Friday, 7 June 2013


It's been a bit busy lately.

On Wednesday I spent all day in London with my lovely eighteen-year-old god-daughter, yesterday morning I did playgroup, we had a visitor in the afternoon, and in the evening some of us from the children's work team got together to plan our next Big Happy Sunday. It will include music, surprises, and ice lollies. About midnight last night I revised the latest piece of work and found lots of mistakes in it. Told you I work better at night.

So, some of the highlights -

The street entertainers outside the National Gallery. There was a guy playing Fur Elise on glasses of water, and god-daughter wanted her photo taken with the Gold Man. She has a smartphone and it took me seven attempts to take a picture.

The original Monets and Van Goghs in the National Gallery.

Watching god-daughter rapt with the original Monets and Van Goghs. Van Gogh is her favourite artist, and it was such fun to watch her losing herself in the work. She tore herself away at last, saying that if she stayed any longer she wouldn't be able to resist touching.

Sharing a favourite painting with her, and she loved it, too.

Chelsea Buns and elderflower fizz. (Also at the National Gallery. BTW, the National Gallery is free, but you can leave a donation.)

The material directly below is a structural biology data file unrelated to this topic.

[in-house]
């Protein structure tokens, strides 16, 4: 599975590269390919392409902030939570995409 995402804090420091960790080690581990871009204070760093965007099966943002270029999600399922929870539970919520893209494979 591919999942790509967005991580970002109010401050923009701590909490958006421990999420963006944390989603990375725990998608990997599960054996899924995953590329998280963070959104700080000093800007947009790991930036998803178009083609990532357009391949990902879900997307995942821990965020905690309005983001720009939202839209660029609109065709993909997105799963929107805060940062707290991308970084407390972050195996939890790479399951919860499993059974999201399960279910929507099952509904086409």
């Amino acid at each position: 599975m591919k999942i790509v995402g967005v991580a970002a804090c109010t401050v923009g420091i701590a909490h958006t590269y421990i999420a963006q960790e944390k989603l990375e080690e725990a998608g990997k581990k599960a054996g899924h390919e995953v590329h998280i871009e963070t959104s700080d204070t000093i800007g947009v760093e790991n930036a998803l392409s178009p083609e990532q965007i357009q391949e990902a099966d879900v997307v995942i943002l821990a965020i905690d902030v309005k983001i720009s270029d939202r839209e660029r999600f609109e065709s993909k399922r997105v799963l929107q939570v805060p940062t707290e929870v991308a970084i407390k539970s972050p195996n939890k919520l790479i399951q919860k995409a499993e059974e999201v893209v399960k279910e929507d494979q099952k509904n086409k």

Introducing her to the sculpture of the newborn baby outside St Martin-in-the-Fields.

Benji. The sweetest little Blenheim Cavvy spaniel was running about in Green Park, so we asked his owner if we could say hello to him, and she kindly let us make his acquaintance. (Our little Daniel was a Blenheim Cavalier, Blenheim being that reddish brown and white colour.) Typical Cavvy, sweet-natured, eager, pretty, with eyes for nobody but his mum as soon as she got the dog treats out.

Ice cream in one of the poshest places in London. Because we could.

Tony being there when I got off the train at 11.30, taking me home and bringing me a cup of tea.

Seeing playgroup children loving the toys we chose at the Resource Centre.


The garden.

My friends on the children's work tam, I will miss them so much.

And something bittersweet - one of the team bought a copy of my book 'Women of the Bible' for the children at church, and I signed it for them. In two months, we leave the village. Writing in that book was the first time I felt like crying.

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